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More osteoarthritis noted later in life in kids who have ACL reconstruction

Date:
March 15, 2014
Source:
American Orthopaedic Society for Sports Medicine (AOSSM)
Summary:
Adolescents who have an Anterior Cruciate Ligament (ACL) reconstruction are more likely to demonstrate osteoarthritic changes later in life, researchers have discovered. “Early reconstruction of ACLs is often the trend for young more skeletally mature athletes to restore knee stability and prevent progressive meniscal and/or articular cartilage damage. Often these procedures do allow individuals to return to the playing field and continue an active lifestyle. However, it is still important to evaluate long-term effects such as osteoarthritis when considering surgeries for these pediatric patients,” said the lead researcher.
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Researchers presented results today at the American Orthopaedic Society for Sports Medicine’s (AOSSM) Specialty Day in New Orleans that adolescents who have an Anterior Cruciate Ligament (ACL) reconstruction are more likely to demonstrate osteoarthritic changes later in life.

“Long-term follow-ups after the surgical treatment of ACL injuries in kids are rare and this is one of the few studies that has been able to track individuals,” said Olle Mansson, MD, lead author of the study from NU-Hospital Group in Uddevalla, Sweden.

The study assessed 32 patients, aged 12-16 years old, 10-20 years after their initial ACL reconstruction that used bone-patellar bone-tendon or hamstring tendon autograft. Twenty-nine patients underwent clinical, radiographical and health-related quality of life assessments after 10-20 years (mean 175 months). The results revealed significant osteoarthritic changes on the reconstructed knee (65%) compared to the non-involved knee (14%). Quality of life and other health related scores were the same or comparable to those seen in healthy controls.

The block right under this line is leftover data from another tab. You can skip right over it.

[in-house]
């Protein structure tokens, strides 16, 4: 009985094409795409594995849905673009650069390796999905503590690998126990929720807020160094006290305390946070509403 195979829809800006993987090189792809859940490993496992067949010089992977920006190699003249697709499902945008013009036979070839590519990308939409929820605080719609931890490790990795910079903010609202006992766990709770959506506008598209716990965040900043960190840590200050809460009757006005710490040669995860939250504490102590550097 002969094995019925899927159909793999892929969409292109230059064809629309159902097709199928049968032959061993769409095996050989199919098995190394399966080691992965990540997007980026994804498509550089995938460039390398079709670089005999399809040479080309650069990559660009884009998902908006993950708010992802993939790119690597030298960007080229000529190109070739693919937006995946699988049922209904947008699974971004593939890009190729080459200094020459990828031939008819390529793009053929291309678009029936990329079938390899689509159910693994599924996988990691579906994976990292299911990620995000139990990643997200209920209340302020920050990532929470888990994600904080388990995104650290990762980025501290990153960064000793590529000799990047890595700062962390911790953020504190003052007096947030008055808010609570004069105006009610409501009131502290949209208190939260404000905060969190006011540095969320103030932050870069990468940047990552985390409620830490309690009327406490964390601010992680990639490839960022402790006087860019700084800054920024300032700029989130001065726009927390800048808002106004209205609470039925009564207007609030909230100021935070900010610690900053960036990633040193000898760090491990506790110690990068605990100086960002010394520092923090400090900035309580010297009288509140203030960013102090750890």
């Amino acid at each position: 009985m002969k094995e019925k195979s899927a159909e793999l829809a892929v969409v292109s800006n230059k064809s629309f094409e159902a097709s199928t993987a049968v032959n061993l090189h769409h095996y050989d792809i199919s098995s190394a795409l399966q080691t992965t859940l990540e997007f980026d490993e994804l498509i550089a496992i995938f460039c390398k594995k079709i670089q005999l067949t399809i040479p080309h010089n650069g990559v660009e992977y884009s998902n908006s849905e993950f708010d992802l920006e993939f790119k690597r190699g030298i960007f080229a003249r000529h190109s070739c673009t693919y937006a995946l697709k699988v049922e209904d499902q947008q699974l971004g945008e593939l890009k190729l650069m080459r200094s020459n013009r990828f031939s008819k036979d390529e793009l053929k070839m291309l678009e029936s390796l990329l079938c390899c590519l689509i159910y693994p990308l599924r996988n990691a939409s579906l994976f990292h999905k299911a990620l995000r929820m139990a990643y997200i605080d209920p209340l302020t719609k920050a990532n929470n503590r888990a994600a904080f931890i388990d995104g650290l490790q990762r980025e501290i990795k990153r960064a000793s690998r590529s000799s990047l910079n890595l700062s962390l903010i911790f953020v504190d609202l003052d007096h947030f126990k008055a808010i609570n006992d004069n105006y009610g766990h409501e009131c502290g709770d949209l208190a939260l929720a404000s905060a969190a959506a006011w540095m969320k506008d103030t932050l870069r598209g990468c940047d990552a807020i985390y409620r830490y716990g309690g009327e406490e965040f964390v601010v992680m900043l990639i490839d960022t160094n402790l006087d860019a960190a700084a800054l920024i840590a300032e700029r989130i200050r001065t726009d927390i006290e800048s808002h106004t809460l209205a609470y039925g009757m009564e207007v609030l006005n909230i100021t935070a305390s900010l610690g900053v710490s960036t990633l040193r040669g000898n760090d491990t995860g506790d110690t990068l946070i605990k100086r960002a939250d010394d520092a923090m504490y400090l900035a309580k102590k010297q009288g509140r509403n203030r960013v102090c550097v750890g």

“Early reconstruction of ACLs is often the trend for young more skeletally mature athletes to restore knee stability and prevent progressive meniscal and/or articular cartilage damage. Often these procedures do allow individuals to return to the playing field and continue an active lifestyle. However, it is still important to evaluate long-term effects such as osteoarthritis when considering surgeries for these pediatric patients,” said Mansson.


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The above story is based on materials provided by American Orthopaedic Society for Sports Medicine (AOSSM). Note: Materials may be edited for content and length.


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American Orthopaedic Society for Sports Medicine (AOSSM). "More osteoarthritis noted later in life in kids who have ACL reconstruction." ScienceDaily. ScienceDaily, 15 March 2014. <www.sciencedaily.com/releases/2014/03/140315092905.htm>.
American Orthopaedic Society for Sports Medicine (AOSSM). (2014, March 15). More osteoarthritis noted later in life in kids who have ACL reconstruction. ScienceDaily. Retrieved May 25, 2015 from www.sciencedaily.com/releases/2014/03/140315092905.htm
American Orthopaedic Society for Sports Medicine (AOSSM). "More osteoarthritis noted later in life in kids who have ACL reconstruction." ScienceDaily. www.sciencedaily.com/releases/2014/03/140315092905.htm (accessed May 25, 2015).

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